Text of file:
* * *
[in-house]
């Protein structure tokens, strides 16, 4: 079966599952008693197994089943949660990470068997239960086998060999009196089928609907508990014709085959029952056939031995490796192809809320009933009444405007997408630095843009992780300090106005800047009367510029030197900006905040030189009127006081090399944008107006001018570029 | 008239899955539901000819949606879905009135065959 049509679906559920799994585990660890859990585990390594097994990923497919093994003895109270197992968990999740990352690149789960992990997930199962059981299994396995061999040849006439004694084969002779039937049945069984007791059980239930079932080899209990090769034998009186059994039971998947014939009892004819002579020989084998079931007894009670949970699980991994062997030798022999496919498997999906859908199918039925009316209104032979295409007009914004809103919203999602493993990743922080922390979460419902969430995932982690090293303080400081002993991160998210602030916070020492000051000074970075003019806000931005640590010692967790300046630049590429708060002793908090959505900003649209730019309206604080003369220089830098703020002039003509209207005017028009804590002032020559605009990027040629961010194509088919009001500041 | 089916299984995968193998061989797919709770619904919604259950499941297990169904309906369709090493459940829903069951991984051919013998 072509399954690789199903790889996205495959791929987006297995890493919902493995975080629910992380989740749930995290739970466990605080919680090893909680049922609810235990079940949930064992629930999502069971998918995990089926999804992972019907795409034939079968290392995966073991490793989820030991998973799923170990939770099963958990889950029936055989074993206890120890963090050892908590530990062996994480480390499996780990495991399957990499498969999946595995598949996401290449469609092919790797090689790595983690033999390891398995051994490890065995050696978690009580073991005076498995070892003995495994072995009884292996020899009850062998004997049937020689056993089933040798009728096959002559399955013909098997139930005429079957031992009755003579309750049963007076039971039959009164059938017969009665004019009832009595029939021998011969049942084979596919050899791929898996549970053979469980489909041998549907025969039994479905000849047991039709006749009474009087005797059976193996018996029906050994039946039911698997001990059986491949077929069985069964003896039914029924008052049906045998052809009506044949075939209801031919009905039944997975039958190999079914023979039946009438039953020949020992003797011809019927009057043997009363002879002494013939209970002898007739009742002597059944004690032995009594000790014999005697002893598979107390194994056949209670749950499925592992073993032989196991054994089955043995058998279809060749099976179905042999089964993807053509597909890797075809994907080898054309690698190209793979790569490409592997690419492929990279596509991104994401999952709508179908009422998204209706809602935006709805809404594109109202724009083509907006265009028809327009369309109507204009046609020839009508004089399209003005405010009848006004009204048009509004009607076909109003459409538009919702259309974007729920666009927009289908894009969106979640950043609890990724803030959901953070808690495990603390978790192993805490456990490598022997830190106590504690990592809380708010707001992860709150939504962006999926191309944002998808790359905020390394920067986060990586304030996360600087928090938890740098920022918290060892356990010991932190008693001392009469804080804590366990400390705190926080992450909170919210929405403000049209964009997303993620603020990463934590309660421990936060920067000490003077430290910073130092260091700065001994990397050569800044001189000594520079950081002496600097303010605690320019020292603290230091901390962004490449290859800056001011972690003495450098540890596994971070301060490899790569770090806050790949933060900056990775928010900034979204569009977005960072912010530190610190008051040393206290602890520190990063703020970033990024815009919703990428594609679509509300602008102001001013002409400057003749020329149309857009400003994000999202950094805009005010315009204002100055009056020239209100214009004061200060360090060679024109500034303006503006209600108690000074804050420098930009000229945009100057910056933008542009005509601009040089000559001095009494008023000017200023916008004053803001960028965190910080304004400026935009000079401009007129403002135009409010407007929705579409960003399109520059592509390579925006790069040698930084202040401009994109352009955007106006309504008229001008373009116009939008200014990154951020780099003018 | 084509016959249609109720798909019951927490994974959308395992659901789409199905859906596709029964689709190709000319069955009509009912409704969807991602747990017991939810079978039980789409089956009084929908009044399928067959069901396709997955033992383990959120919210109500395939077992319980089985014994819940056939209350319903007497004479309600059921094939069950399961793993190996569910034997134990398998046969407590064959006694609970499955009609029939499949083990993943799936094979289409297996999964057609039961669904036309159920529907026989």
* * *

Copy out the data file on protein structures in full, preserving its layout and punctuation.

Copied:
[in-house]
């Protein structure tokens, strides 16, 4: 079966599952008693197994089943949660990470068997239960086998060999009196089928609907508990014709085959029952056939031995490796192809809320009933009444405007997408630095843009992780300090106005800047009367510029030197900006905040030189009127006081090399944008107006001018570029 | 008239899955539901000819949606879905009135065959 049509679906559920799994585990660890859990585990390594097994990923497919093994003895109270197992968990999740990352690149789960992990997930199962059981299994396995061999040849006439004694084969002779039937049945069984007791059980239930079932080899209990090769034998009186059994039971998947014939009892004819002579020989084998079931007894009670949970699980991994062997030798022999496919498997999906859908199918039925009316209104032979295409007009914004809103919203999602493993990743922080922390979460419902969430995932982690090293303080400081002993991160998210602030916070020492000051000074970075003019806000931005640590010692967790300046630049590429708060002793908090959505900003649209730019309206604080003369220089830098703020002039003509209207005017028009804590002032020559605009990027040629961010194509088919009001500041 | 089916299984995968193998061989797919709770619904919604259950499941297990169904309906369709090493459940829903069951991984051919013998 072509399954690789199903790889996205495959791929987006297995890493919902493995975080629910992380989740749930995290739970466990605080919680090893909680049922609810235990079940949930064992629930999502069971998918995990089926999804992972019907795409034939079968290392995966073991490793989820030991998973799923170990939770099963958990889950029936055989074993206890120890963090050892908590530990062996994480480390499996780990495991399957990499498969999946595995598949996401290449469609092919790797090689790595983690033999390891398995051994490890065995050696978690009580073991005076498995070892003995495994072995009884292996020899009850062998004997049937020689056993089933040798009728096959002559399955013909098997139930005429079957031992009755003579309750049963007076039971039959009164059938017969009665004019009832009595029939021998011969049942084979596919050899791929898996549970053979469980489909041998549907025969039994479905000849047991039709006749009474009087005797059976193996018996029906050994039946039911698997001990059986491949077929069985069964003896039914029924008052049906045998052809009506044949075939209801031919009905039944997975039958190999079914023979039946009438039953020949020992003797011809019927009057043997009363002879002494013939209970002898007739009742002597059944004690032995009594000790014999005697002893598979107390194994056949209670749950499925592992073993032989196991054994089955043995058998279809060749099976179905042999089964993807053509597909890797075809994907080898054309690698190209793979790569490409592997690419492929990279596509991104994401999952709508179908009422998204209706809602935006709805809404594109109202724009083509907006265009028809327009369309109507204009046609020839009508004089399209003005405010009848006004009204048009509004009607076909109003459409538009919702259309974007729920666009927009289908894009969106979640950043609890990724803030959901953070808690495990603390978790192993805490456990490598022997830190106590504690990592809380708010707001992860709150939504962006999926191309944002998808790359905020390394920067986060990586304030996360600087928090938890740098920022918290060892356990010991932190008693001392009469804080804590366990400390705190926080992450909170919210929405403000049209964009997303993620603020990463934590309660421990936060920067000490003077430290910073130092260091700065001994990397050569800044001189000594520079950081002496600097303010605690320019020292603290230091901390962004490449290859800056001011972690003495450098540890596994971070301060490899790569770090806050790949933060900056990775928010900034979204569009977005960072912010530190610190008051040393206290602890520190990063703020970033990024815009919703990428594609679509509300602008102001001013002409400057003749020329149309857009400003994000999202950094805009005010315009204002100055009056020239209100214009004061200060360090060679024109500034303006503006209600108690000074804050420098930009000229945009100057910056933008542009005509601009040089000559001095009494008023000017200023916008004053803001960028965190910080304004400026935009000079401009007129403002135009409010407007929705579409960003399109520059592509390579925006790069040698930084202040401009994109352009955007106006309504008229001008373009116009939008200014990154951020780099003018 | 084509016959249609109720798909019951927490994974959308395992659901789409199905859906596709029964689709190709000319069955009509009912409704969807991602747990017991939810079978039980789409089956009084929908009044399928067959069901396709997955033992383990959120919210109500395939077992319980089985014994819940056939209350319903007497004479309600059921094939069950399961793993190996569910034997134990398998046969407590064959006694609970499955009609029939499949083990993943799936094979289409297996999964057609039961669904036309159920529907026989």